Oversigning. It’s when a school signs more recruits than it has roster spots available. The gods of college football’s recruiting gluttony?

The SEC.

Today is National Signing Day, college football’s version of the NFL Draft. However, instead of the pro teams picking players, the players choose their schools. The NFL Draft is spaced out over three days. ESPNU has dedicated 10 straight hours to coverage of Signing Day. There’s no such thing as excess when it comes to football in this country.

Schools are allotted 85 total players on scholarship at a given time. Last year the SEC implemented a rule limiting its teams to 28 signees between Signing Day and May 31. The rule, now adopted by the NCAA, isn’t being strictly enforced.

One reason schools are circumventing the rule is the spacing of the two dates. Auburn signed 32 players last year because it brought in five players, including Heisman Trophy-winning quarterback Cam Newton, in January. The Tigers had 27 players signed between February and May — one below the limit.

According to a January Sports Illustrated report, LSU had to use more cutthroat methods in 2008. Coach Les Miles misjudged how many of his borderline academic qualifiers would become eligible. By summer’s end, Miles had to cut quarterback Chris Garrett because he had two more newcomers than available scholarships.

He then had to tell signees Elliott Porter and Cameron Fordham — both of whom declined scholarship offers from other schools to accept Miles’ and LSU’s promise of playing football in Baton Rouge — that there wasn’t room for them. Porter had already moved into his dorm room and started classes when he received the news.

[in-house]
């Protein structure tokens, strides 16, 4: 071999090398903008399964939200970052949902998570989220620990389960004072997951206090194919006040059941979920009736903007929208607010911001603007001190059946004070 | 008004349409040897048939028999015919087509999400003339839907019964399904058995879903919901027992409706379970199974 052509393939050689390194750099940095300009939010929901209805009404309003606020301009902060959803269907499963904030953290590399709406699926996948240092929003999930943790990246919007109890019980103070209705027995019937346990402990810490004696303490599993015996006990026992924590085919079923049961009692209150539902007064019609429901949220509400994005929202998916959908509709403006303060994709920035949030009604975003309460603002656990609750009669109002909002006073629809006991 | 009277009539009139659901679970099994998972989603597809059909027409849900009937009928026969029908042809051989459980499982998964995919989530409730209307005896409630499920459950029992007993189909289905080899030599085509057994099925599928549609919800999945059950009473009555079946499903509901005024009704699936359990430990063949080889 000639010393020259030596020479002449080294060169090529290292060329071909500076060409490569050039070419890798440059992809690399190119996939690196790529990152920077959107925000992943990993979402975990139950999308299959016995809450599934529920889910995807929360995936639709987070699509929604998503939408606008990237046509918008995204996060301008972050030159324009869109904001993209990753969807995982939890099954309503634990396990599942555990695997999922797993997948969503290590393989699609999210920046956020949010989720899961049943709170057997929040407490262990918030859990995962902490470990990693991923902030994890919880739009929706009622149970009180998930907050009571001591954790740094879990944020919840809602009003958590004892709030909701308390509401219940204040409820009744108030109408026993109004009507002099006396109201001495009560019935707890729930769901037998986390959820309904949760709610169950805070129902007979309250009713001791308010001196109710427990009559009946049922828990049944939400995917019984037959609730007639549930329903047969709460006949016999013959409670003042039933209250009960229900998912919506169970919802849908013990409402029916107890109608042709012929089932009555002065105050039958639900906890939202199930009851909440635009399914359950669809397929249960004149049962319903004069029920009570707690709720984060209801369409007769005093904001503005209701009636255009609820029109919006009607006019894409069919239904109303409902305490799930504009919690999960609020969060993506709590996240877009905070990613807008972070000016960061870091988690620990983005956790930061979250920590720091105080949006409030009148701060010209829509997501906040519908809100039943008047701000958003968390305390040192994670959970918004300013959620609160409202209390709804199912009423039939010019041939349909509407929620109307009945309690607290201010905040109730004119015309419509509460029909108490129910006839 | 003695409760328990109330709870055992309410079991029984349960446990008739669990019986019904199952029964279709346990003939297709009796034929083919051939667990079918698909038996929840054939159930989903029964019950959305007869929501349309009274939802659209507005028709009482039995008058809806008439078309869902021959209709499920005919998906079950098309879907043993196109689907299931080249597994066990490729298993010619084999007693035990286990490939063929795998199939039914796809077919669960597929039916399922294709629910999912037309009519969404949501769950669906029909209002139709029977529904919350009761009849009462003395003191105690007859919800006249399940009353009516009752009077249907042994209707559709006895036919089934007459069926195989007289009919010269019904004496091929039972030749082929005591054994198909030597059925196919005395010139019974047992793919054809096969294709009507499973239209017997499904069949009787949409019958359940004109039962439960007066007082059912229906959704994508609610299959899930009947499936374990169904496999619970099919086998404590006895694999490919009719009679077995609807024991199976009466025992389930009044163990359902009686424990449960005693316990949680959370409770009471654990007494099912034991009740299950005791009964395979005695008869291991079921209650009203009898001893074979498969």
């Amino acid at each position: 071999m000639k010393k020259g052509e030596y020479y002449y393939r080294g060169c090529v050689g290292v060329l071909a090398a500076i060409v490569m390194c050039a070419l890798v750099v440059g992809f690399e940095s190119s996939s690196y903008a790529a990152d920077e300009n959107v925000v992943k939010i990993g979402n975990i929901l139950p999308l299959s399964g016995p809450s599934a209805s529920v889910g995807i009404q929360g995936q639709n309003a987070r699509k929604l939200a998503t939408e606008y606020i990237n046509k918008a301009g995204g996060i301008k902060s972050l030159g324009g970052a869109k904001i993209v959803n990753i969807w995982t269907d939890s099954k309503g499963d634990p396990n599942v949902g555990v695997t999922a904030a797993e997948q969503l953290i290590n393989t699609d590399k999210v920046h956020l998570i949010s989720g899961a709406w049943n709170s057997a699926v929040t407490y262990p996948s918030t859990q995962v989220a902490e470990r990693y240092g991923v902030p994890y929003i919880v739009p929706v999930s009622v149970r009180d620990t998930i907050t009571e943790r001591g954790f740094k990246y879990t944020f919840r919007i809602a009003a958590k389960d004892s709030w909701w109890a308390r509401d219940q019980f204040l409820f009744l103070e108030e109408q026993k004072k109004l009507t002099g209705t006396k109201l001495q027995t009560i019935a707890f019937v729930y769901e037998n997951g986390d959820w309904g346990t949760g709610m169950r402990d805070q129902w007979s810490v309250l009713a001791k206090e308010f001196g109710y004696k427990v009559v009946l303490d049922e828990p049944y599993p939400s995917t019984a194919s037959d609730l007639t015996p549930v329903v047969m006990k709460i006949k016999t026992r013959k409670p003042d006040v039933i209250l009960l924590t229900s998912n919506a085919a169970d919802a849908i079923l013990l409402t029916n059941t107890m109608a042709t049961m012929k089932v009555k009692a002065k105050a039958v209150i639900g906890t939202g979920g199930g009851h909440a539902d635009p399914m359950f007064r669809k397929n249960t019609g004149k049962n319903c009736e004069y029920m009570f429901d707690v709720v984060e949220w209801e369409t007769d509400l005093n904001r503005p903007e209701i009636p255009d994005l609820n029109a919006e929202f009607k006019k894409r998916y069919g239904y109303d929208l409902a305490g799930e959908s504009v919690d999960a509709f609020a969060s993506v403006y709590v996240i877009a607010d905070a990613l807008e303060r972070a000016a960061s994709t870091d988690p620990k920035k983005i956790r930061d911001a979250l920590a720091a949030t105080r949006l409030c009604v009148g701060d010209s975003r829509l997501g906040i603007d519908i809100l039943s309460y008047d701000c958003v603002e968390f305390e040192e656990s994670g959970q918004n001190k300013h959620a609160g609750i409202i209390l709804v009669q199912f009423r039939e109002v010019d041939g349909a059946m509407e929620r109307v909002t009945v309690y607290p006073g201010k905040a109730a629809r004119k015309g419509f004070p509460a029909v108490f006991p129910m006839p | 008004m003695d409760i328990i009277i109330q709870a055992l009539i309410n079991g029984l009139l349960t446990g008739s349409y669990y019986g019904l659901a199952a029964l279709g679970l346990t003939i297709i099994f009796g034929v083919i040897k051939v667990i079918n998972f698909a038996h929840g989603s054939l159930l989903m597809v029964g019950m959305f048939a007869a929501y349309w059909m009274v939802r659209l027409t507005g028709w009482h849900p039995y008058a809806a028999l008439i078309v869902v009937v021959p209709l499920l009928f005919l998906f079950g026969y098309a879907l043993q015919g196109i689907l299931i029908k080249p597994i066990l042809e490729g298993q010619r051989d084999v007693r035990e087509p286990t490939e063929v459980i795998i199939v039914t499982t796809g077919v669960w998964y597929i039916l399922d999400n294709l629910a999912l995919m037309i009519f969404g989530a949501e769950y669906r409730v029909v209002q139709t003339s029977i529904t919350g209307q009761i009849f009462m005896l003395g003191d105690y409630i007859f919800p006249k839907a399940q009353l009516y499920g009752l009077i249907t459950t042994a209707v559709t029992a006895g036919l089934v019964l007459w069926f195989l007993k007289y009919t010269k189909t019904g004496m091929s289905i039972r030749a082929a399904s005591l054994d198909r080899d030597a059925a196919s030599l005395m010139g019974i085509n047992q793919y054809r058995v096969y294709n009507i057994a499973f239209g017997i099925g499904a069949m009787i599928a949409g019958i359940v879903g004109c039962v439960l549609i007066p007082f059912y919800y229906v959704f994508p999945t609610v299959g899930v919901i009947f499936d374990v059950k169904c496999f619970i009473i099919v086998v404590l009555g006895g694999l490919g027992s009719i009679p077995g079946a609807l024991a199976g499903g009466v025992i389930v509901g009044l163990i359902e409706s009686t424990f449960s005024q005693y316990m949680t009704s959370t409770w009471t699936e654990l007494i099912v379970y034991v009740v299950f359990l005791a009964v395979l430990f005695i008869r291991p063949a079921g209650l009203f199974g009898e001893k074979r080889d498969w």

The same report stated that eight of the 12 SEC schools had averaged 25 or more signees over the past five years.

The website Oversigning.com, which chronicles the practice, lists six SEC schools projected to be over the scholarship limit following Signing Day. The leader of the clubhouse? Ole Miss, which has a projected 14 players over the limit.

The website projects Ohio State, which is normally far from the oversigning hoopla, to be right at the 85-man limit following Signing Day.

I love college football. I love the pageantry and the rivalries. I spend my Saturdays in the fall glued to the television. The sport dominates my life for a little more than three months.

But this practice is bad belly fat on the sport. The presidents and athletic directors of every school around the country — not just those in the SEC — need to step up, show some accountability and actually police the guilty coaches. Whether it’s stricter NCAA laws or a shake weight for SEC schools, something has to be done.